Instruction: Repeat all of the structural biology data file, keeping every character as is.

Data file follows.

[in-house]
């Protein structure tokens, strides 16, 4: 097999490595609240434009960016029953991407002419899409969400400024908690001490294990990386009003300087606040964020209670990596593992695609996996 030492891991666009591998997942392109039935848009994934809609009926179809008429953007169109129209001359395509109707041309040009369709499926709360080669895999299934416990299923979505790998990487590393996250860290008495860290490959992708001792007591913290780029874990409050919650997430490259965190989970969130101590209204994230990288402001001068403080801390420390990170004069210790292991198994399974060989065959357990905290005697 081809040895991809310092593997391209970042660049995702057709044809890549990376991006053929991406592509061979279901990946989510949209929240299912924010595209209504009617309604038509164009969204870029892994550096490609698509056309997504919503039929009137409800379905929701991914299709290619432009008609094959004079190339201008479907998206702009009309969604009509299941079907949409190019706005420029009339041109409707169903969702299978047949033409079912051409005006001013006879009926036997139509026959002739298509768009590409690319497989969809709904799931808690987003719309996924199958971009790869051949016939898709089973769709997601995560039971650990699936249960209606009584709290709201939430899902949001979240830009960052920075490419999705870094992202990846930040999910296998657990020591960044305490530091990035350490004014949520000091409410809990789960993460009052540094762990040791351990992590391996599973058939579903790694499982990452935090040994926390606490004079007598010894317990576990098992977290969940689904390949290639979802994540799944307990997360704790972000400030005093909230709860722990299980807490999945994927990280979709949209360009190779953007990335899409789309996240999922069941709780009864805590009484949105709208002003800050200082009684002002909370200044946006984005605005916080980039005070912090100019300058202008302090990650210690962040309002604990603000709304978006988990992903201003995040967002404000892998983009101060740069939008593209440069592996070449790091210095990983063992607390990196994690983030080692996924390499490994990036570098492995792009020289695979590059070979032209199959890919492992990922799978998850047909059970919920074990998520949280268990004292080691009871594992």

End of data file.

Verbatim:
[in-house]
């Protein structure tokens, strides 16, 4: 097999490595609240434009960016029953991407002419899409969400400024908690001490294990990386009003300087606040964020209670990596593992695609996996 030492891991666009591998997942392109039935848009994934809609009926179809008429953007169109129209001359395509109707041309040009369709499926709360080669895999299934416990299923979505790998990487590393996250860290008495860290490959992708001792007591913290780029874990409050919650997430490259965190989970969130101590209204994230990288402001001068403080801390420390990170004069210790292991198994399974060989065959357990905290005697 081809040895991809310092593997391209970042660049995702057709044809890549990376991006053929991406592509061979279901990946989510949209929240299912924010595209209504009617309604038509164009969204870029892994550096490609698509056309997504919503039929009137409800379905929701991914299709290619432009008609094959004079190339201008479907998206702009009309969604009509299941079907949409190019706005420029009339041109409707169903969702299978047949033409079912051409005006001013006879009926036997139509026959002739298509768009590409690319497989969809709904799931808690987003719309996924199958971009790869051949016939898709089973769709997601995560039971650990699936249960209606009584709290709201939430899902949001979240830009960052920075490419999705870094992202990846930040999910296998657990020591960044305490530091990035350490004014949520000091409410809990789960993460009052540094762990040791351990992590391996599973058939579903790694499982990452935090040994926390606490004079007598010894317990576990098992977290969940689904390949290639979802994540799944307990997360704790972000400030005093909230709860722990299980807490999945994927990280979709949209360009190779953007990335899409789309996240999922069941709780009864805590009484949105709208002003800050200082009684002002909370200044946006984005605005916080980039005070912090100019300058202008302090990650210690962040309002604990603000709304978006988990992903201003995040967002404000892998983009101060740069939008593209440069592996070449790091210095990983063992607390990196994690983030080692996924390499490994990036570098492995792009020289695979590059070979032209199959890919492992990922799978998850047909059970919920074990998520949280268990004292080691009871594992």